Why use an NDA?
Confidentiality Agreements (NDAs – Non-Disclosure Agreements) are used in a wide variety of business situations. Essentially, they are used to protect commercially sensitive information which one party is going to disclose to another party. The disclosure is usually a preliminary step in a proposed business dealing or transaction between the parties.
- information disclosed by a company to a potential investor
- information disclosed by a seller to one or more potential buyers of assets such as commercial property, the business of the seller or a company owned by the seller
- information disclosed by the inventor, creator or originator of a product, service or business idea
- information disclosed by parties who are considering entering into a joint venture
Before they are ready to enter into a long-form agreement which will cover their overall business relationship or transaction, either one or both parties needs to receive the other party’s commercially sensitive information so that they can evaluate that information and use it to decide whether they want to proceed with the underlying business transaction.
If however the parties do not ultimately enter into that transaction, the party which has disclosed its commercially sensitive information will want the confidentiality of that information to be legally protected, both from further disclosure and from its use or exploitation.
If the parties do proceed with the transaction, the long-form legal agreements for the transaction will usually include their own confidentiality provisions and will replace the NDA.
Which NDA to use?
NDAs can be either “one way” or “mutual”. A “one way” NDA covers the situation where only one party discloses confidential information to another party, for example the seller of a property or business. A “mutual NDA” covers the situation where both parties will disclose their own confidential information to the other party, for example in the case of a proposed joint venture.
What does an NDA cover?
NDAs vary in their complexity and length but (as well as usual legal boilerplate clauses) essentially deal with the following principal issues:
- what information will be covered by the NDA (usually defined as “Confidential Information”)
- whether the NDA is “one way” or “mutual”
- the purpose for which the recipient can use the disclosed information
- a restriction on the recipient disclosing or using the disclosed information other than for the specified purpose
- the limited categories of people to whom the recipient may supply the disclosed information (for example, employees and professional advisers who need to know that information for the specified purpose)
- exceptions to the restriction on the recipient from disclosing the disclosed information (for example, if required to do so by law)
- how long the restrictions last
This can be achieved in a relatively “short-form” document (whether in the form of a letter or a legal agreement). Alternatively, an NDA can be in “long-form” and cover the principal issues in more detail and also a number of ancillary matters.
What issues arising in negotiating NDAs?
Whether a short-form NDA or a long-form NDA, the intention of the parties should be to seek to agree the form of NDA relatively quickly, so that they can move to the next stage of the business relationship or transaction.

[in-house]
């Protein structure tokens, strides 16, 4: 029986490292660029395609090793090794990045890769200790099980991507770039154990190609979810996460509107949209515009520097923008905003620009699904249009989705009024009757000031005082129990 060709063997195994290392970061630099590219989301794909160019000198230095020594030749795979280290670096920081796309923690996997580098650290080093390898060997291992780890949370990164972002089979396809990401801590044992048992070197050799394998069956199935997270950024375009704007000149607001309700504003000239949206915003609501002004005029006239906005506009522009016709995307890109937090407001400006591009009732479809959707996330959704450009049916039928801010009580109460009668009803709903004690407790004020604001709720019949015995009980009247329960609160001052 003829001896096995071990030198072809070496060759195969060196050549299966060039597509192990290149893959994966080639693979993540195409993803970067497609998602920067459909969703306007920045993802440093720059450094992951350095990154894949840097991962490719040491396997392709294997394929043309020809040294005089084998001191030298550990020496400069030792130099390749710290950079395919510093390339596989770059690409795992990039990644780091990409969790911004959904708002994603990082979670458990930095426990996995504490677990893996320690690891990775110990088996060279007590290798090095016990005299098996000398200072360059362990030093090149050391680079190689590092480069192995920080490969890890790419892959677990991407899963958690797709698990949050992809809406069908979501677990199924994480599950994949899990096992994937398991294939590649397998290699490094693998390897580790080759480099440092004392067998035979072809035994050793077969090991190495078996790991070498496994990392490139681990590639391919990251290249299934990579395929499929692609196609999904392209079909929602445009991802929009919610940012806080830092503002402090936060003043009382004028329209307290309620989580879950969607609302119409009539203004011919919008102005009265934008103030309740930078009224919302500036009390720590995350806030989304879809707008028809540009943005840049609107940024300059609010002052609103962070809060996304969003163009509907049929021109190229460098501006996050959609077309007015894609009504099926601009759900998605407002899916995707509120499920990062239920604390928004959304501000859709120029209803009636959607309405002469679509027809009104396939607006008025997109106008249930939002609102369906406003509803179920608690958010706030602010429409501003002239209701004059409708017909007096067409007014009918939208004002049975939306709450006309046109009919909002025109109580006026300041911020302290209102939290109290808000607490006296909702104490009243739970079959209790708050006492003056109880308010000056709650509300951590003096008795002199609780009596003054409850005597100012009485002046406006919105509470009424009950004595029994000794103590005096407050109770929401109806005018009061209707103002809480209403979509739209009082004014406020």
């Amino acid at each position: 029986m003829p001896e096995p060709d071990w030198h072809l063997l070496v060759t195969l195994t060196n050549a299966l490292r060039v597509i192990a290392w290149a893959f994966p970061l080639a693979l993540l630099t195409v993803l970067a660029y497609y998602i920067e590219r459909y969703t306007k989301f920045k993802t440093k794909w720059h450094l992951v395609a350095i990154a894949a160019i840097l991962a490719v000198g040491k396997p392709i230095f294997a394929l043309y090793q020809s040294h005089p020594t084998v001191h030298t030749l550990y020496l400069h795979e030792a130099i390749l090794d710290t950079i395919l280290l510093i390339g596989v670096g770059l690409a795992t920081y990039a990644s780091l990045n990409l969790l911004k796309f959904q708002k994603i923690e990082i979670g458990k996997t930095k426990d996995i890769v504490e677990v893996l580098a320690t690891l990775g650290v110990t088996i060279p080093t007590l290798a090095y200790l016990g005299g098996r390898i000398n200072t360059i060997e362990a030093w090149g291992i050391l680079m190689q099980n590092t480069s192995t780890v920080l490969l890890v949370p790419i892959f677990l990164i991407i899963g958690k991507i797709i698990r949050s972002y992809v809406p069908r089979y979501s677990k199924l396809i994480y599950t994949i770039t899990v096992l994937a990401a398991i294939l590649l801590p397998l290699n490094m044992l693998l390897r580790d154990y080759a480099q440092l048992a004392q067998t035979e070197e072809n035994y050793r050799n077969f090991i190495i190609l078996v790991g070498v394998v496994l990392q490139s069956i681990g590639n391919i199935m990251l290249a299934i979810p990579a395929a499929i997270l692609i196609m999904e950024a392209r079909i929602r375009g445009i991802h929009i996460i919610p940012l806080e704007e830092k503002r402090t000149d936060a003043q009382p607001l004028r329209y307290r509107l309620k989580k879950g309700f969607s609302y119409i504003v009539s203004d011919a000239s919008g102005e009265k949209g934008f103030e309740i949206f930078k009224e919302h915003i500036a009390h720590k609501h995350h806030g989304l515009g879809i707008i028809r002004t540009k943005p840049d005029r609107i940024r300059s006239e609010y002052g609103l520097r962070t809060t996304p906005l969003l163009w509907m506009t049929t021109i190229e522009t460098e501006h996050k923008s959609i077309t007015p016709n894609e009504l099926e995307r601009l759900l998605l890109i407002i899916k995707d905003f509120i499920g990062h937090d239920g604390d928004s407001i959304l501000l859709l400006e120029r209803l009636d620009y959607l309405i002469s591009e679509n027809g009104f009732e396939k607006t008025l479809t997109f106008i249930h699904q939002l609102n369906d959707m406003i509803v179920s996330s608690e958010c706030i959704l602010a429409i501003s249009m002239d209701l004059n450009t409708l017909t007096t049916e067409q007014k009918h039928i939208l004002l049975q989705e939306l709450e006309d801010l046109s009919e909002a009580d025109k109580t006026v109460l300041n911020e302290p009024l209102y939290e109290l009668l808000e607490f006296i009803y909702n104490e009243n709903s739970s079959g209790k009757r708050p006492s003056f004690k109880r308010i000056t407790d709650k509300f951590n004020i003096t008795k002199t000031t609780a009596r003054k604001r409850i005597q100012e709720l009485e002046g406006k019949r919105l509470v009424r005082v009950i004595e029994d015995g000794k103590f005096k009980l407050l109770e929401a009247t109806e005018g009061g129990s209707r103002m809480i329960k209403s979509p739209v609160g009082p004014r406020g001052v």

Often, however, negotiations on the terms of NDAs become protracted due to unreasonable and excessive terms being included by whichever party provides the first draft of the agreement.
Examples of issues which arise in negotiating NDAs include:
- the scope of the Confidential Information to be protected – the disclosing party may draft this too wide or without what are considered to be standard accepted exclusions
- the range of people to whom the Confidential Information can be further disclosed by the recipient and the responsibility which the recipient has for ensuring that those people comply with the NDA – a balance needs to be struck in the wording to allow the recipient to disclose information to the people who need to receive it for the purpose of the transaction. The recipient should accept responsibility for compliance with the NDA by people to whom it has disclosed the Confidential Information (provided the terms of this are not unrealistic)
- if the disclosing party requests the return or destruction of the disclosed Confidential Information, what the recipient must do to comply with this request. Confidential Information is often provided electronically in digital format and the disclosing party should be realistic about what the recipient should be obliged to do to ensure the deletion of information which has been held on the recipient’s network or other data storage platforms
- how long the confidentiality restrictions should last. There is no rule about this and the period will depend on the sensitivity of the information and how long it will remain commercially sensitive. A period of more than 2 or 3 years would be unusual, as would a period of less than 1 year
- the inclusion of an indemnity for breach by the recipient of its obligations under the NDA
- the inclusion of non-solicitation covenants as a matter of course, under which the discloser seeks to restrict the solicitation by the recipient of the discloser’s employees, suppliers and/or clients for a period of time
Our selection of template NDAs are all aimed at providing a solution which, whilst legally robust for the disclosing party, achieves a balanced position between the parties.